Blythe & Bennett Presents: THE SLUTTY HEARTS

SluttyHeartsCrowd1-web

It is an incredible experience to witness an idea come to fruition; a vision contemplated by two friends. For many of us in Portland we got to see this happen with our friends Patrick Dennehy and Matt Roveto in their creation of Blythe and Bennett Records, a small but influential record shop in the heart of the Belmont neighborhood. The transition from an empty store front to a completely functioning shop with bins stacked deep with records and posters blanketing the wall solidified their vision into a reality.

Almost a year later and Blythe and Bennett has found themselves at another milestone. The shops first big in store show with local band The Slutty Hearts recently happened, with a good size crowd coming out for the show.

http://www.sluttyhearts.com/

Yobeat's Mogul Mayhem

Yobeat's Mogul Mayhem at Timberline from YoBeat

This past year I was able to be on location of some of the most creative snowboard contests I have seen in a long time. Starting the season off right with a banked slalom contest at Mount Bachelor and ending with the latest Yobeat creation, Mogul Mayhem, in collaboration with Timberline Lodge. I haven't even seen a mogul run since my teenage years in the icy states of New England. The jam format, playlist of some 80's and 90's hits, and some of  the Timberline park builder's skills created a good atmosphere and course for some mogul slashing. I am always psyched when I get a chance to capture one of these contests so when I had the chance to edit this video of the day to go along with the photography of Jared Souney and camera work of Danny Kern I didn't pass it up. Really excited to see more contests like these in the future.

Eagle Creek

SilhouetteHiker-web

One of the reasons I was drawn to the northwest is the infinite amount of natural landscape; each one different than the next. Even in a lifetime a person would be hard pressed to see it all.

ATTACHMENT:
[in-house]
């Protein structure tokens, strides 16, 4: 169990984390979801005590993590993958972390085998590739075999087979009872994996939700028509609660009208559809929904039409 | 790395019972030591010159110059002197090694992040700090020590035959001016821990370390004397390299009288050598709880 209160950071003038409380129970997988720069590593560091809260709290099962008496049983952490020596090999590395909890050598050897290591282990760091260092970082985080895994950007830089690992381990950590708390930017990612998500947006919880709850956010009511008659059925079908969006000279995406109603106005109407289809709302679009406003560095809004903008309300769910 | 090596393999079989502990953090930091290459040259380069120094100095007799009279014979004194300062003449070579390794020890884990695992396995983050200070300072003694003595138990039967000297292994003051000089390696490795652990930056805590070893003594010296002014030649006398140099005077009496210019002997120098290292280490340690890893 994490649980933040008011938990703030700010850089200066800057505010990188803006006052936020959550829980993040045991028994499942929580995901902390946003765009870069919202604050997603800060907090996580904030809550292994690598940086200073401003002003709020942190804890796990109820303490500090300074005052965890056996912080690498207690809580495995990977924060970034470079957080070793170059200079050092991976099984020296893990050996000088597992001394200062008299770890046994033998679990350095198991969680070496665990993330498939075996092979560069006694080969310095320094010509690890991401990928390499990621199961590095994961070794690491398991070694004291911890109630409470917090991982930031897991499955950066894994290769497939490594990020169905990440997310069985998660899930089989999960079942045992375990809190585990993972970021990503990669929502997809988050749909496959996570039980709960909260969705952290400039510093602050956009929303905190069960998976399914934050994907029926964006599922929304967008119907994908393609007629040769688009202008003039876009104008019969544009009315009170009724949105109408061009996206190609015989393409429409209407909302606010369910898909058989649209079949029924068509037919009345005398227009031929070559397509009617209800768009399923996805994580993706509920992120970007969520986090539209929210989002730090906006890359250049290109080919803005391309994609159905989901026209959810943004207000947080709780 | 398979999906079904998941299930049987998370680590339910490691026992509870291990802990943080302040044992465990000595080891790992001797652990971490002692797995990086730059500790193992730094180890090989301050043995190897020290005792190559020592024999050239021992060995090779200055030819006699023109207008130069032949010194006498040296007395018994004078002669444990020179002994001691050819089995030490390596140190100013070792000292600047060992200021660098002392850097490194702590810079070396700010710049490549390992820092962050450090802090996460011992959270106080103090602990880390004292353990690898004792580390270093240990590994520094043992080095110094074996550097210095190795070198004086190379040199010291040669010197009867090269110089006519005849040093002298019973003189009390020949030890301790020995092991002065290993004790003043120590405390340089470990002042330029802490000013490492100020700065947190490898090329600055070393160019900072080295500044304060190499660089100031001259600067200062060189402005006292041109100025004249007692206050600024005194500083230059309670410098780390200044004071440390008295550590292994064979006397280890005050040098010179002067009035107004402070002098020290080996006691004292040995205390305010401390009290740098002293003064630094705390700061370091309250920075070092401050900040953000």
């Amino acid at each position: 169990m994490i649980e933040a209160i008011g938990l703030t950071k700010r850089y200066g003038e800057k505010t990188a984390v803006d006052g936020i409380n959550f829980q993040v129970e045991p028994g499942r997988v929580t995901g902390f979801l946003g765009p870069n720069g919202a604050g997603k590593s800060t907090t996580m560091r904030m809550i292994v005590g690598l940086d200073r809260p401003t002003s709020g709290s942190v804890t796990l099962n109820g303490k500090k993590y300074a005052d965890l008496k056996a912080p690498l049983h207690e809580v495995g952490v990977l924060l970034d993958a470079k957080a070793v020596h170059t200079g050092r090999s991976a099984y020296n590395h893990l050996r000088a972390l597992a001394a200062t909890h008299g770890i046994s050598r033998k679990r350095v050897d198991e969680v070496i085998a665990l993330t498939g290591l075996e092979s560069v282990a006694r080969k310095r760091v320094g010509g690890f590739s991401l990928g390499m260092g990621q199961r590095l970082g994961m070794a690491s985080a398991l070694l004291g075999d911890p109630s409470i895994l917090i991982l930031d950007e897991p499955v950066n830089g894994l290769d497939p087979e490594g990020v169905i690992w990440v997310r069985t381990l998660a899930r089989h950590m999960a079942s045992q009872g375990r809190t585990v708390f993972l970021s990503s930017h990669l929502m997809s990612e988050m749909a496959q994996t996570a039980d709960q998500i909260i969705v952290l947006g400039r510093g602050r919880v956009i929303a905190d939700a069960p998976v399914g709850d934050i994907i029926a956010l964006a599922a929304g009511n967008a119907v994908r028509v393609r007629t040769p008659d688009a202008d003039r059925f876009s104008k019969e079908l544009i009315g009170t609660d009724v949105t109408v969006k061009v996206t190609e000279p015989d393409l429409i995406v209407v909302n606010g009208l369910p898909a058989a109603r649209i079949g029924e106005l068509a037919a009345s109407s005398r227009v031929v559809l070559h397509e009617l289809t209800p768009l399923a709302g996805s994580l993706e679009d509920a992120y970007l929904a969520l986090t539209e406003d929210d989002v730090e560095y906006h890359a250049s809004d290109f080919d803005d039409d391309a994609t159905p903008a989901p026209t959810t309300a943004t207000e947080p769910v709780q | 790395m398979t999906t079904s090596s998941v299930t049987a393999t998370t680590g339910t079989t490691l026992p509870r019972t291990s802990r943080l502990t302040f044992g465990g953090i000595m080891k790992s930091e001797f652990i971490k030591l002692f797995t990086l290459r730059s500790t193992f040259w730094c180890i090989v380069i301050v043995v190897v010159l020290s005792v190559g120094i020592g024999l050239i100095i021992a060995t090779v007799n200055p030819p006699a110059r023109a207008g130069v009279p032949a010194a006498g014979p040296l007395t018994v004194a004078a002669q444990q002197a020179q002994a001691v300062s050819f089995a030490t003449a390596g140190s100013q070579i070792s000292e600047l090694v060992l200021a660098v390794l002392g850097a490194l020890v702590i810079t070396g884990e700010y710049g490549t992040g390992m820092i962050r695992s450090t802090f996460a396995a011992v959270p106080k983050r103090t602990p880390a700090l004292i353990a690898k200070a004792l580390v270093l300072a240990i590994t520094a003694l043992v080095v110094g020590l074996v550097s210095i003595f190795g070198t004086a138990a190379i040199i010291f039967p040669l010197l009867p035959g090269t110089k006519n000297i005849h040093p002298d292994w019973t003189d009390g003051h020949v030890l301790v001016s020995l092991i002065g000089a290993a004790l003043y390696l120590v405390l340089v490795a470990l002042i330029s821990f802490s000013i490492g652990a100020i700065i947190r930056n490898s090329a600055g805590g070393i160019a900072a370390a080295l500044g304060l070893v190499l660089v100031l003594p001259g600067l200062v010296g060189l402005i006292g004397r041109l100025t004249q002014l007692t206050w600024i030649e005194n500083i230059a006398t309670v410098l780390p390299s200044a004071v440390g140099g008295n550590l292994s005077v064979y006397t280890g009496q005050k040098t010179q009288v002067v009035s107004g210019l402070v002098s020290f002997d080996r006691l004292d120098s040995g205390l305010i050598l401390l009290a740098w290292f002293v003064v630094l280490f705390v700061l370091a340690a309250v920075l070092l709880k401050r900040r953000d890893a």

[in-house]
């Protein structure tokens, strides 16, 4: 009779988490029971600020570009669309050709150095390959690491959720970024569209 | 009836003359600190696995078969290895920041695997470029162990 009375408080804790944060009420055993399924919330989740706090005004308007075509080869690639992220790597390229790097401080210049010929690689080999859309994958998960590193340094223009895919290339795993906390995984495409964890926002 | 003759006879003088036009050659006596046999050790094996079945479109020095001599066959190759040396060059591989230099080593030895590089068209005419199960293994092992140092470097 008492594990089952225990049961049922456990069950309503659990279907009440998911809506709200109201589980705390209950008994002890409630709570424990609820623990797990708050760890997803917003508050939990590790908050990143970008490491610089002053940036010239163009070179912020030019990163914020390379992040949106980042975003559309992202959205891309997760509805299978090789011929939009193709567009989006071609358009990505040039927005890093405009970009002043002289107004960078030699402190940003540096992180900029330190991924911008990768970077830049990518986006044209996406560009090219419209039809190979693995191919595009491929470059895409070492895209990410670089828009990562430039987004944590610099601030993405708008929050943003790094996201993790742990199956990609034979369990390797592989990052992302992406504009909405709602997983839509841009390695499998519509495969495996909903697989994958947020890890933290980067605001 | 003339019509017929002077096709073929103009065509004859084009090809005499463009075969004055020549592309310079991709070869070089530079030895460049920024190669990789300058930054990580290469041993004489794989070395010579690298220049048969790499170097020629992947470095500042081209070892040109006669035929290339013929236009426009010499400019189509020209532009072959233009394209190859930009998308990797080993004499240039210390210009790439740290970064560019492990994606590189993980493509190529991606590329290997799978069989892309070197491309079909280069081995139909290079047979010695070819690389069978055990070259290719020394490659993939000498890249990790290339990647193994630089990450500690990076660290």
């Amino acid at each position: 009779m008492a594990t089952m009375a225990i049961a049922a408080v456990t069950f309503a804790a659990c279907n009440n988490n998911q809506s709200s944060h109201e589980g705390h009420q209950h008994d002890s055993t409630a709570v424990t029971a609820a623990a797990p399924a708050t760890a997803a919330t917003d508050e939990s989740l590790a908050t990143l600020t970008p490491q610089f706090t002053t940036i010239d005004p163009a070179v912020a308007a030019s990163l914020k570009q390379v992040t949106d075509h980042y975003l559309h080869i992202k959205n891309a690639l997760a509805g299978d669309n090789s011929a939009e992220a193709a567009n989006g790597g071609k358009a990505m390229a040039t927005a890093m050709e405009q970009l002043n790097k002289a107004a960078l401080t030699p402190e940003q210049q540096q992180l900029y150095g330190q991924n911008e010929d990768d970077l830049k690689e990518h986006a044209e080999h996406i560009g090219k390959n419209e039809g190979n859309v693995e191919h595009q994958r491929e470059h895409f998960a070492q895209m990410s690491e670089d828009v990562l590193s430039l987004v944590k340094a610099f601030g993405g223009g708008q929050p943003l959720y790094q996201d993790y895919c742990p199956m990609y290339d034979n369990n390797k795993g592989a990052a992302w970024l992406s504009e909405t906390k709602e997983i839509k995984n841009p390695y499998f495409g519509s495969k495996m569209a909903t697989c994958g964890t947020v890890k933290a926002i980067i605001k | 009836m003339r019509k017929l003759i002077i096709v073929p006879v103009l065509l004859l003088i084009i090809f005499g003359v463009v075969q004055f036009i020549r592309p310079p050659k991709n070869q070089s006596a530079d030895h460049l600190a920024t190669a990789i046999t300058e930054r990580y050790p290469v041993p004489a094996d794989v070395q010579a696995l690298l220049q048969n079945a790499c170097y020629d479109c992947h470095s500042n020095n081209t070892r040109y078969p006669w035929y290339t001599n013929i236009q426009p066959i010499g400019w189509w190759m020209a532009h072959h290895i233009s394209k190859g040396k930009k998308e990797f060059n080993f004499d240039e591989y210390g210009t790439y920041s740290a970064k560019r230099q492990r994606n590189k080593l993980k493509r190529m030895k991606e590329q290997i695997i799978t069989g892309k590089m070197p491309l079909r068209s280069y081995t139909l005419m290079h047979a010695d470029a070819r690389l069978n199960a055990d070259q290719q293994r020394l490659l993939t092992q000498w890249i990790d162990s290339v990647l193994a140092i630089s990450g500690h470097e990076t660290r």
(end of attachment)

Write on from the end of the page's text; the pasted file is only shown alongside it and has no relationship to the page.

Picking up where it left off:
Eagle Creek lies 42 miles from Downtown Portland. It has been one of the staple locations to bring anyone coming to visit the area. Within the first 2 miles the hike offers some great vantage points over the river leading into the Columbia River Gorge and at least 3 waterfalls that deserve some time to appreciate.

 

punchbowl1Punchbowl is the most infamous waterfall on this hike. Cascading around 2 miles in it becomes a great destination for a short hike. For some years this has been as far as I have explored. When Ben talked about hiking eagle creek I saw the opportunity to venture further up river to Tunnel Falls.

TunnelFalls1

After passing several other waterfalls, a few bridge crossings and what looks to be some promising camping spots for the near future we came to Tunnel Falls. At 165 ft. the water cascades from the forest above, streaming over an 8' by 6' tunnel which travels behind the falls. The trail continues on from here up to Wahtum lake. At almost 13 miles this would be an adventure for another day. 

FallsUpRiver2-web

Eagle Creek trail to Tunnel Falls made for a good days hike, with several points of interest along the way.

SmokeyMountains1

The weather was cold at times, but remained dry and sunny for much of the day. After being further up river I know there will be more days spent up here exploring.

LightThroughDark1